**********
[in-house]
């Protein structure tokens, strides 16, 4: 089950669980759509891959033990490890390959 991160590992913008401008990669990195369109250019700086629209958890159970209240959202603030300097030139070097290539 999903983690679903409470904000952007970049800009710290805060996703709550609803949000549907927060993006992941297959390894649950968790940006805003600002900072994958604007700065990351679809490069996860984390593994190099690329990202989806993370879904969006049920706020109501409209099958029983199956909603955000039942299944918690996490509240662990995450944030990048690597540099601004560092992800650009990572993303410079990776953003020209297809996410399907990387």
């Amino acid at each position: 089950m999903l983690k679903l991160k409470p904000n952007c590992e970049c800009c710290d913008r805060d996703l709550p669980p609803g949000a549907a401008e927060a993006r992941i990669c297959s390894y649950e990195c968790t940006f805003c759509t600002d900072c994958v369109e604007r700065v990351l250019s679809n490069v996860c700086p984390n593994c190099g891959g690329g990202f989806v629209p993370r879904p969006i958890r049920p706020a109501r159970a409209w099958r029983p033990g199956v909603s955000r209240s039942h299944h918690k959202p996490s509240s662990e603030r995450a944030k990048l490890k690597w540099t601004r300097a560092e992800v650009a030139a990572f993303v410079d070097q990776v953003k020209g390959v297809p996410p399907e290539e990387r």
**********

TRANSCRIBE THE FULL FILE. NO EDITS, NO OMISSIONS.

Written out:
[in-house]
């Protein structure tokens, strides 16, 4: 089950669980759509891959033990490890390959 991160590992913008401008990669990195369109250019700086629209958890159970209240959202603030300097030139070097290539 999903983690679903409470904000952007970049800009710290805060996703709550609803949000549907927060993006992941297959390894649950968790940006805003600002900072994958604007700065990351679809490069996860984390593994190099690329990202989806993370879904969006049920706020109501409209099958029983199956909603955000039942299944918690996490509240662990995450944030990048690597540099601004560092992800650009990572993303410079990776953003020209297809996410399907990387």
């Amino acid at each position: 089950m999903l983690k679903l991160k409470p904000n952007c590992e970049c800009c710290d913008r805060d996703l709550p669980p609803g949000a549907a401008e927060a993006r992941i990669c297959s390894y649950e990195c968790t940006f805003c759509t600002d900072c994958v369109e604007r700065v990351l250019s679809n490069v996860c700086p984390n593994c190099g891959g690329g990202f989806v629209p993370r879904p969006i958890r049920p706020a109501r159970a409209w099958r029983p033990g199956v909603s955000r209240s039942h299944h918690k959202p996490s509240s662990e603030r995450a944030k990048l490890k690597w540099t601004r300097a560092e992800v650009a030139a990572f993303v410079d070097q990776v953003k020209g390959v297809p996410p399907e290539e990387r």